This comment is in response to an article published last week by the Atlantic Council entitled The Politics of Libya’s Political Isolation Law
By Ahmed Sewehli
The article by Eric Knecht not only lacks substance but echoes (just about word for word) what those ex-Gaddafi colleagues who are fighting to the death to stay in power are saying. Indeed, I wouldn’t be surprised if there was an Arabic version of this article.
1) The author ignores the fact that it was Jibril’s National Alliance Party which insisted on inserting as many categories as possible and insisted that the isolation law encompassed positions from 1969. Of course this was done in order that Libyans and others say that this is an unfair law and stops it from passing. However Gaddafi’s ex-colleagues did not expect members of the GNC to agree to this broadening of the law even though it would include the current president of the GNC and others. They were even more shocked when Abdurrahman Sewehli, who proposed the initial draft in December 2012, and who in 1975-76 was the elected general secretary of the opposition UK Libyan Students Union whose members stormed and occupied the Libyan Embassy in London in January 1976 following the murder of students in Benghazi, stated that he was happy for the proposed law to include him in it as long as Gaddafi’s aides were isolated.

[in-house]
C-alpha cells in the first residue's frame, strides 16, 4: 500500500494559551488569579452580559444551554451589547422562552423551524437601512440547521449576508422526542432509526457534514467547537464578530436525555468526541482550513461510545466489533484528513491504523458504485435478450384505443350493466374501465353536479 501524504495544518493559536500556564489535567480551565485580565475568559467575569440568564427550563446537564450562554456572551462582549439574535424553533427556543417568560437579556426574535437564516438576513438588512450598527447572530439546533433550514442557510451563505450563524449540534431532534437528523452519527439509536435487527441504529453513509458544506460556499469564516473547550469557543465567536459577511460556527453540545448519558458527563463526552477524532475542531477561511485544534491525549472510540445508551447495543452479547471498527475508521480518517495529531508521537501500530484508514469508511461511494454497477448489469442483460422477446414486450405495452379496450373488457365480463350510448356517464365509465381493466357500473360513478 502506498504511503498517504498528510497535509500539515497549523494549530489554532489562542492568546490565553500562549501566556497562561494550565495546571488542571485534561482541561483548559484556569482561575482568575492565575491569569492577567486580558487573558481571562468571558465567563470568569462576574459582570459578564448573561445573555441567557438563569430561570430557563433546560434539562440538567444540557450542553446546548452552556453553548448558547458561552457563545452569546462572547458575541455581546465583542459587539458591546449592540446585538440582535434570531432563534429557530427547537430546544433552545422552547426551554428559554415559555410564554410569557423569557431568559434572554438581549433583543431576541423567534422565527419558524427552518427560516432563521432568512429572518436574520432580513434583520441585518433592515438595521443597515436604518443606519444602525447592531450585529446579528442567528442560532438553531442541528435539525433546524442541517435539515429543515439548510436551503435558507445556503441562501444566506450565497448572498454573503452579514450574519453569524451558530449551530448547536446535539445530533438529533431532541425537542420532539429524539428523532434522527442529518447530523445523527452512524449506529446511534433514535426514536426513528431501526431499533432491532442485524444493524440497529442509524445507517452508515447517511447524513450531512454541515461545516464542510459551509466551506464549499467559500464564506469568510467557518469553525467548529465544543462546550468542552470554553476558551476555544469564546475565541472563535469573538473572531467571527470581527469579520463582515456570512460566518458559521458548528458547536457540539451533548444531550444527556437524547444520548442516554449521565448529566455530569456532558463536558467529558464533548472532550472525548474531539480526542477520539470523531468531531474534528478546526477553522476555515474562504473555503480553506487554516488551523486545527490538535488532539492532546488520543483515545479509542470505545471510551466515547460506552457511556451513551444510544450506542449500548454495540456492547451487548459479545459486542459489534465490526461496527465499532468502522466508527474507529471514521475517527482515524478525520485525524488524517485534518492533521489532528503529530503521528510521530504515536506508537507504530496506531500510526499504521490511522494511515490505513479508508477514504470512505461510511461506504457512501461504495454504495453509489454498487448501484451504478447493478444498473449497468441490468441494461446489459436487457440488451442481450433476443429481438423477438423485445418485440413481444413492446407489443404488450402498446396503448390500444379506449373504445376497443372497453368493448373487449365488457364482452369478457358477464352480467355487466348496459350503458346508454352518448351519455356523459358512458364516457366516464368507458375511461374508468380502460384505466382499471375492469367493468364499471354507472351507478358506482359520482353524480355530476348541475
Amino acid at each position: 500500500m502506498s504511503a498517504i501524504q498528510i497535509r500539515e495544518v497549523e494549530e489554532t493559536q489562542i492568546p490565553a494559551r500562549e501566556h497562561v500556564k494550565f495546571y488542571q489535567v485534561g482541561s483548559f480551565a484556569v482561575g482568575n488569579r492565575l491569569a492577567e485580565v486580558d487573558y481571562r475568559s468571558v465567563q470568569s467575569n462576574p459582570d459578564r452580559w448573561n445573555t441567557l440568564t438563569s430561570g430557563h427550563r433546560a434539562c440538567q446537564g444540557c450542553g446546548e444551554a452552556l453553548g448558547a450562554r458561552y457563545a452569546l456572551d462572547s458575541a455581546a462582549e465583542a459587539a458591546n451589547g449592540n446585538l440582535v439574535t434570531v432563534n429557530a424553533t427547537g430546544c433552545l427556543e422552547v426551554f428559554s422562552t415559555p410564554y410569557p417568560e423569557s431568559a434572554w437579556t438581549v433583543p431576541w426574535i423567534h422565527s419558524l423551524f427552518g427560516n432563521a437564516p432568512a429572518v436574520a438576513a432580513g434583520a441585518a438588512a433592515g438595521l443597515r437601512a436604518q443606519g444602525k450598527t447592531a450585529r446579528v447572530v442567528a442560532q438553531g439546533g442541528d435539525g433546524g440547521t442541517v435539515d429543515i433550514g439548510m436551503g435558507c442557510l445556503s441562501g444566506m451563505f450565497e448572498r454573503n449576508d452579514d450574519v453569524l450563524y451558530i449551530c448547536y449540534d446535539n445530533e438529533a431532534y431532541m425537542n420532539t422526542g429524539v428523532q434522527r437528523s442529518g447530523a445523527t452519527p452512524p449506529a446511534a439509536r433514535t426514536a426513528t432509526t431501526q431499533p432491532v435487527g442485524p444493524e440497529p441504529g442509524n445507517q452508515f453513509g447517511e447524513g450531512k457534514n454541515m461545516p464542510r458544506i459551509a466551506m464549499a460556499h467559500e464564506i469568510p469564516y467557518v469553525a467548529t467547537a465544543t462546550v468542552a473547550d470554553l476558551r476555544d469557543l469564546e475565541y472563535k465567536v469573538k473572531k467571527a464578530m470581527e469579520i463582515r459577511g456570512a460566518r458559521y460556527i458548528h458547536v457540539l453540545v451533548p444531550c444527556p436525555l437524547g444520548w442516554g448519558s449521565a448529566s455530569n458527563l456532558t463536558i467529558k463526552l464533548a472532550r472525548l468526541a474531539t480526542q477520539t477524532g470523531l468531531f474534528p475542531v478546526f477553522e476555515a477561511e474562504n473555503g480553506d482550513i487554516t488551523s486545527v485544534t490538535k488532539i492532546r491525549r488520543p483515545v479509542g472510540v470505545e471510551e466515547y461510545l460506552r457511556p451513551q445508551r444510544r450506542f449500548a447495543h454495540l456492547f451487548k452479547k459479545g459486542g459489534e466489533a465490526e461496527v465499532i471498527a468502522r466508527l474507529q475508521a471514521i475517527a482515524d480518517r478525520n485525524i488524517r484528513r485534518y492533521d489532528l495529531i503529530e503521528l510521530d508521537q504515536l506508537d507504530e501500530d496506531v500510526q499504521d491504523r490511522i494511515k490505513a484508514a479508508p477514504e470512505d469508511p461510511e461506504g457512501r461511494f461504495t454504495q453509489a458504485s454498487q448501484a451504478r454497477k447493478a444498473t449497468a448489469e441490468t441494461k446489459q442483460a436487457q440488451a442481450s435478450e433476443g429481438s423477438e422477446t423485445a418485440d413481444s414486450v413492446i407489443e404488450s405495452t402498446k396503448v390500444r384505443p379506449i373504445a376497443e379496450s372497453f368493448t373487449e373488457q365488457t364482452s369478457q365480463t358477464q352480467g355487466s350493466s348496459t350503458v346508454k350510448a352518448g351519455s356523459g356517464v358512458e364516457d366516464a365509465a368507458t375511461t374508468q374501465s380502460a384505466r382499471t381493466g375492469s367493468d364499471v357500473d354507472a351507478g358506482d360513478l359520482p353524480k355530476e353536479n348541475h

2) The author ignores the fact that the rules for the previous elections stated that members of the transitional National Council and executive and members of the transitional government should not take part in the elections. Mustafa Abduljalil respected the rules whereas both Mahmoud Jibril and Ali Tarhouni broke the spirit of the law if not the law itself by forming parties and getting people to stand on their behalf rather than standing themselves. It seems they could not resist their desire for power. These rules were made in order that appointed members of the transitional government do not get a head start in the first ever democratic elections as a result of their appointment.